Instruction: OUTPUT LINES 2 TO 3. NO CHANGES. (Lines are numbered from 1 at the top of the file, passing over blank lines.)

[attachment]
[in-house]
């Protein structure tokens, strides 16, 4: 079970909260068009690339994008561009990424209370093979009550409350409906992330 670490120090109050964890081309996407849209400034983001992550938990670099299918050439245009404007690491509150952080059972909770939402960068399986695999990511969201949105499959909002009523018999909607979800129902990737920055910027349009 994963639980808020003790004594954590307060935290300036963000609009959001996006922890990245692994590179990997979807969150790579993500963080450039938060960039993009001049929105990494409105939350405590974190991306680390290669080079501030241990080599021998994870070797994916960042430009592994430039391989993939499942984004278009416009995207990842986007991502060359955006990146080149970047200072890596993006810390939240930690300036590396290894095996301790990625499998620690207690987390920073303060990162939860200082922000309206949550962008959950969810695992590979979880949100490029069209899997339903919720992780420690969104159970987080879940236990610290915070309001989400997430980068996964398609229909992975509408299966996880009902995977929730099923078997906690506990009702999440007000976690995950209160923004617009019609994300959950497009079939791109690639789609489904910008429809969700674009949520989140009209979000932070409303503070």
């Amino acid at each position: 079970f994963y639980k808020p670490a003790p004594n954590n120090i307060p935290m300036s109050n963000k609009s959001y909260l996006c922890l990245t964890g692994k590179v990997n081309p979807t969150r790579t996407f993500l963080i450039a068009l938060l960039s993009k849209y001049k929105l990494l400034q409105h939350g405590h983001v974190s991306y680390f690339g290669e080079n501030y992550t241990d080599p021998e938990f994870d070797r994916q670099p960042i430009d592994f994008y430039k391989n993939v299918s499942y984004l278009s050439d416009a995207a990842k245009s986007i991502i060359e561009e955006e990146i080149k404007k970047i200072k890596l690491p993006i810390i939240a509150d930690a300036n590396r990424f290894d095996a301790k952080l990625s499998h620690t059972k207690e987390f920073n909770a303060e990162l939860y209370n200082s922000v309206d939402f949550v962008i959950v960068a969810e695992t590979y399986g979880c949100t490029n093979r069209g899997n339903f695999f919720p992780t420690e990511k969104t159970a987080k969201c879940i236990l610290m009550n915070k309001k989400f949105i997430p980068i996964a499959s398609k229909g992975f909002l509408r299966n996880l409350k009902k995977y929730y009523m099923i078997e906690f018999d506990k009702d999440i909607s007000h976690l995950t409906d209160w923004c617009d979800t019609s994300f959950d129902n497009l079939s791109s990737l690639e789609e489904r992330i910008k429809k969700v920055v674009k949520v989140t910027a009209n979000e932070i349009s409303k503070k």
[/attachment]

């Protein structure tokens, strides 16, 4: 079970909260068009690339994008561009990424209370093979009550409350409906992330 670490120090109050964890081309996407849209400034983001992550938990670099299918050439245009404007690491509150952080059972909770939402960068399986695999990511969201949105499959909002009523018999909607979800129902990737920055910027349009 994963639980808020003790004594954590307060935290300036963000609009959001996006922890990245692994590179990997979807969150790579993500963080450039938060960039993009001049929105990494409105939350405590974190991306680390290669080079501030241990080599021998994870070797994916960042430009592994430039391989993939499942984004278009416009995207990842986007991502060359955006990146080149970047200072890596993006810390939240930690300036590396290894095996301790990625499998620690207690987390920073303060990162939860200082922000309206949550962008959950969810695992590979979880949100490029069209899997339903919720992780420690969104159970987080879940236990610290915070309001989400997430980068996964398609229909992975509408299966996880009902995977929730099923078997906690506990009702999440007000976690995950209160923004617009019609994300959950497009079939791109690639789609489904910008429809969700674009949520989140009209979000932070409303503070």
């Amino acid at each position: 079970f994963y639980k808020p670490a003790p004594n954590n120090i307060p935290m300036s109050n963000k609009s959001y909260l996006c922890l990245t964890g692994k590179v990997n081309p979807t969150r790579t996407f993500l963080i450039a068009l938060l960039s993009k849209y001049k929105l990494l400034q409105h939350g405590h983001v974190s991306y680390f690339g290669e080079n501030y992550t241990d080599p021998e938990f994870d070797r994916q670099p960042i430009d592994f994008y430039k391989n993939v299918s499942y984004l278009s050439d416009a995207a990842k245009s986007i991502i060359e561009e955006e990146i080149k404007k970047i200072k890596l690491p993006i810390i939240a509150d930690a300036n590396r990424f290894d095996a301790k952080l990625s499998h620690t059972k207690e987390f920073n909770a303060e990162l939860y209370n200082s922000v309206d939402f949550v962008i959950v960068a969810e695992t590979y399986g979880c949100t490029n093979r069209g899997n339903f695999f919720p992780t420690e990511k969104t159970a987080k969201c879940i236990l610290m009550n915070k309001k989400f949105i997430p980068i996964a499959s398609k229909g992975f909002l509408r299966n996880l409350k009902k995977y929730y009523m099923i078997e906690f018999d506990k009702d999440i909607s007000h976690l995950t409906d209160w923004c617009d979800t019609s994300f959950d129902n497009l079939s791109s990737l690639e789609e489904r992330i910008k429809k969700v920055v674009k949520v989140t910027a009209n979000e932070i349009s409303k503070k």